10 of the Best Molière Monologues for Women

Written by Ashleigh Gardner

July 30, 2016

Molière was a master of comedy, and Performer Stuff playwright, Tim Mooney, is a Molière aficionado! Mooney has skillfully crafted Molière’s work into easy-to-understand, rhyming iambic pentameter, giving you the advantage in auditions that require classical pieces.

Below, we’ve collected 10 monologues for women that are perfect for thespian competition or college auditions. What’s more, all of these featured monologues are available on PerformerStuff.com. Links to each one are included with the description so you can easily find the perfect Molière monologue that’s right for you!

Isabelle from The School for Husbands

A monologue about a girl who tricks her guardian into delivering a letter to the young man she loves. Isabelle deceives Sganarelle, her guardian: she tells him that Valère, the young man, is bothering her with his professions of affection, and she plans on Sganarelle becoming enraged over this fact. After Sganarelle becomes, predictably, furious, Isabelle lies and tells Sganarelle to return a letter Valère’s servant has dropped off for her. In reality, it is a letter she has written to Valère that reveals her affection. This monologue features comedic, false anger and disgust — great for a skilled comedic actress.

Get the Monologue Here

Dorine from Tartuffe

A monologue about a comic servant who is disappointed and frustrated in the gullibility of her master. The servant Dorine, alone with Cléante (Orgon’s brother-in-law), reveals to Cléante Orgon’s unfortunate gullibility since the arrival of Tartuffe: the sly, hypocritical, self-righteous faux-religious zealot. Dorine tells Cléante how Orgon spurns his own children, trusts Tartuffe with family secrets, and bestows sentiments of affection on Tartuffe even though Tartuffe is obviously a fraud trying to marry Orgon’s daughter, Mariane. Tartuffe is nitpicky about religion to an extreme, and Dorine has had it.

Get the Monologue Here

Lisette from The Love Doctor

A monologue about a comic maid who, playing a trick, tries to convince her master that his daughter is on her deathbed. Sganarelle keeps his daughter, Lucinde, from men, but Lucinde wants to get married to Cléante. Lisette, the maid, and Lucinde devise a plan to get Sganarelle to call a doctor, which will hopefully allow Cléante to sneak into the house disguised as a doctor. Lisette concocts a plan to win Sganarelle’s sympathy, and rushes onstage with a tale of Lucinde’s crisis: she has fainted and is in desperate need of a doctor!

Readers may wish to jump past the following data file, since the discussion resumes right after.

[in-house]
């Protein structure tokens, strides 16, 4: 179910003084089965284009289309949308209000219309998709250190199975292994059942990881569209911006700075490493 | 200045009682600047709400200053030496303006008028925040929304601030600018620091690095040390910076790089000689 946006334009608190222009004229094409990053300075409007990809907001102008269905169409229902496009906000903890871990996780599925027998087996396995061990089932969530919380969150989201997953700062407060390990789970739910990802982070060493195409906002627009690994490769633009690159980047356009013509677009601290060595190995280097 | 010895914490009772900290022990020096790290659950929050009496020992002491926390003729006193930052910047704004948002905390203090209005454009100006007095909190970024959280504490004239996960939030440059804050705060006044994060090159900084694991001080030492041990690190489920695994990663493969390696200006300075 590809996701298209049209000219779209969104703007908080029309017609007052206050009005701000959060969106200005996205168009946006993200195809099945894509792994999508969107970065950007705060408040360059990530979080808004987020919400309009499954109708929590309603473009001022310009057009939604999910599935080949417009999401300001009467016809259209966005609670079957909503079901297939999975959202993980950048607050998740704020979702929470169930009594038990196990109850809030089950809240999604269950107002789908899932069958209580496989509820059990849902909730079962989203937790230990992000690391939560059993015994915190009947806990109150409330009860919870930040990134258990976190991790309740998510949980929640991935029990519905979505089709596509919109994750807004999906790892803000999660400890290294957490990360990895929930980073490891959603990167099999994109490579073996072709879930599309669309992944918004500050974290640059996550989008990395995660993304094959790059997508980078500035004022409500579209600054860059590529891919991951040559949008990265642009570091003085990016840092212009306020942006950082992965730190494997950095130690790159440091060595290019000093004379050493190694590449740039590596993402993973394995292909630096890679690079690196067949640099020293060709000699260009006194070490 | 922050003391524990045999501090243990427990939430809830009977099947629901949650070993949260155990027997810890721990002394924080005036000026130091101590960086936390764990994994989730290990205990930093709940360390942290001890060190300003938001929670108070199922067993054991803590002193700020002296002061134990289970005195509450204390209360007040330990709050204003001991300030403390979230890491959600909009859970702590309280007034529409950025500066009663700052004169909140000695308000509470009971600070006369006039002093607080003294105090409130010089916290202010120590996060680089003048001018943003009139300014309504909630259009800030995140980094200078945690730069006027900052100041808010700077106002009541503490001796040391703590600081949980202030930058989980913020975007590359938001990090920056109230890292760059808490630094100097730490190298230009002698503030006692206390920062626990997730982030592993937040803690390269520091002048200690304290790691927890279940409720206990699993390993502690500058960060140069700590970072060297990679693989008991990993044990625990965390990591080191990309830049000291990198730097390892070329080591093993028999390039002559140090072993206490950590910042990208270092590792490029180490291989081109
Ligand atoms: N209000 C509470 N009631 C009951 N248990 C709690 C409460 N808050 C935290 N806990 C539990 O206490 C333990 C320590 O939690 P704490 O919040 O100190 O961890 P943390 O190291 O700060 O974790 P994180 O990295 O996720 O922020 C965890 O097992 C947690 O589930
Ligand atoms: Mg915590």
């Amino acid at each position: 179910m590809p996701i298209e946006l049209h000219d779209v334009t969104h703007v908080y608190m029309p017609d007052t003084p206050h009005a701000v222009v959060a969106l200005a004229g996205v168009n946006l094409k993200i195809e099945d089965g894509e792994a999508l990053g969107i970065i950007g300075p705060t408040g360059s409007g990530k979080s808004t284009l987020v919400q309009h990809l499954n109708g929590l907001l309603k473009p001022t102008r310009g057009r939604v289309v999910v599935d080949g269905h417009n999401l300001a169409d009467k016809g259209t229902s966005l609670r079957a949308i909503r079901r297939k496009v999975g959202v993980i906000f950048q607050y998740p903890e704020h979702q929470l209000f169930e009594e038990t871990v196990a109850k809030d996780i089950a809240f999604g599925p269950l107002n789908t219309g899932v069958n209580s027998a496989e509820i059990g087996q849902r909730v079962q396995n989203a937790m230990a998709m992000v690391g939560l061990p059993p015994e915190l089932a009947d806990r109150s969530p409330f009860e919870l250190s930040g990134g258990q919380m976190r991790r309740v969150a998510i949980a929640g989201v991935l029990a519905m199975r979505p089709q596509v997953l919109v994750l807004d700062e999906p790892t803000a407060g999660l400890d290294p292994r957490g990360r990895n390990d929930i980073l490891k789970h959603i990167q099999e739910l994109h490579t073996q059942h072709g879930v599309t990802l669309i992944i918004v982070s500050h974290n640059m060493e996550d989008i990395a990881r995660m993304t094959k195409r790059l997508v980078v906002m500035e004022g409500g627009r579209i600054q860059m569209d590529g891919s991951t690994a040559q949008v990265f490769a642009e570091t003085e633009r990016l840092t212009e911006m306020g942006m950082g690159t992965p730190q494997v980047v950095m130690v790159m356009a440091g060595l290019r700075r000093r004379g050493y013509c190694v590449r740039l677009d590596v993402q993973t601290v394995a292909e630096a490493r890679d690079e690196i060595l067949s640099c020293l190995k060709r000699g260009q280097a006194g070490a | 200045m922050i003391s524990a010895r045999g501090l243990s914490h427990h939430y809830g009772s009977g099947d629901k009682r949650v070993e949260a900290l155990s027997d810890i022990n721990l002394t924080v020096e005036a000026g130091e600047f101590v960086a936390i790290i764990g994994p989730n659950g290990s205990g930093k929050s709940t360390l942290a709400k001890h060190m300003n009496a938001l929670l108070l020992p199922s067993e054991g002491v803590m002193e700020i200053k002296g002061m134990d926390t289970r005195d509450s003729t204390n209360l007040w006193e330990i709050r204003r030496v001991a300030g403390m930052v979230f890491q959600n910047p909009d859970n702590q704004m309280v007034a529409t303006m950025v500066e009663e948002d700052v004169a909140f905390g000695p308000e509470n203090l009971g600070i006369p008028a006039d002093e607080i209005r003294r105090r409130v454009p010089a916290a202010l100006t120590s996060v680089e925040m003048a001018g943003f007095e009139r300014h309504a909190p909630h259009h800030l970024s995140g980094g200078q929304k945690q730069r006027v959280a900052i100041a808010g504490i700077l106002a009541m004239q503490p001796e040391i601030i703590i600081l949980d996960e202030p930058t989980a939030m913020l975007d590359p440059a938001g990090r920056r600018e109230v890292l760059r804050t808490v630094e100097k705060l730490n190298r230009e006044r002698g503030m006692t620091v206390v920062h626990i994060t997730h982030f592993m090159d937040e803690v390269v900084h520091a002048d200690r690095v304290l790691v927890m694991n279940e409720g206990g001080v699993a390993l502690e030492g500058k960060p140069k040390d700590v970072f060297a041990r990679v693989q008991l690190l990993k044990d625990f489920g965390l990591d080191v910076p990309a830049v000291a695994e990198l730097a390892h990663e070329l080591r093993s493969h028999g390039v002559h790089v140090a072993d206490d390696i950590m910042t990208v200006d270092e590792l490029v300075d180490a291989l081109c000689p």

Get the Monologue Here

Célimène from The Misanthrope

A monologue about a young woman, completely in control, who teases, shames, and threatens a man who loves her. (Think a “Regina George from Mean Girls type.) Célimène, an unapologetic flirt, is a popular and beautiful lady of French society who is courted by four men, all of whom she eventually rejects because she deems herself better than them. One of the suitors, Alceste, has called her out on her nonsense, and in a moment of realizing her power over him and her power as a woman, she belittles him, calls him jealous, and stands up for her behavior…even if she refuses to deny any of his accusations.

Get the Monologue Here

Zerbinette from The Schemings of Scapin

A monologue full of dramatic irony about a girl telling a story to her boyfriend’s father — the one person who mustn’t hear it. And she laughs the entire time. Zerbinette, in love with Léandre, runs into Géronte, Léandre’s father (whom she has never met before). She’s been with a band of gypsies and was recently rescued by her brother with money he obtained from Scapin…who swindled the money from Géronte. Géronte has plans to marry his son to someone other than Zerbinette, and as Zerbinette tells the tale of her rescue from the gypsies and her subsequent engagement to Léandre, Géronde becomes angrier and angrier. (Reportedly, amid the original play’s company was an actress with an infectious laugh, and Molière would write scenes such as this, knowing that the audience could not help but laugh along). In this instance, the performer faces a secondary challenge of laughing while yet maintaining the rhythm of the iambic pentameter.

Get the Monologue Here

Toinette from The Imaginary Invalid

A monologue about a woman who comically pretends to be an experienced male doctor. Argan is a hypochondriac (a person who always thinks they are sick). Angelique, Argan’s daughter, wants to marry the handsome Cléante, but Argan wants her to marry the boring doctor, Thomas Diaforious (so he can have free medical care). Toinette, the ingenious maid, sides with Angelique, and comes up with a plan to trick Argan into believing that all of the other doctors, including Thomas, are quacks. To convince him, she impersonates a doctor with the slightest of disguises, which she changes instantaneously backstage, returning as herself. Here (as the “doctor”), she boasts about her experience as a doctor and flatters Argan, telling him that he is a world marvel.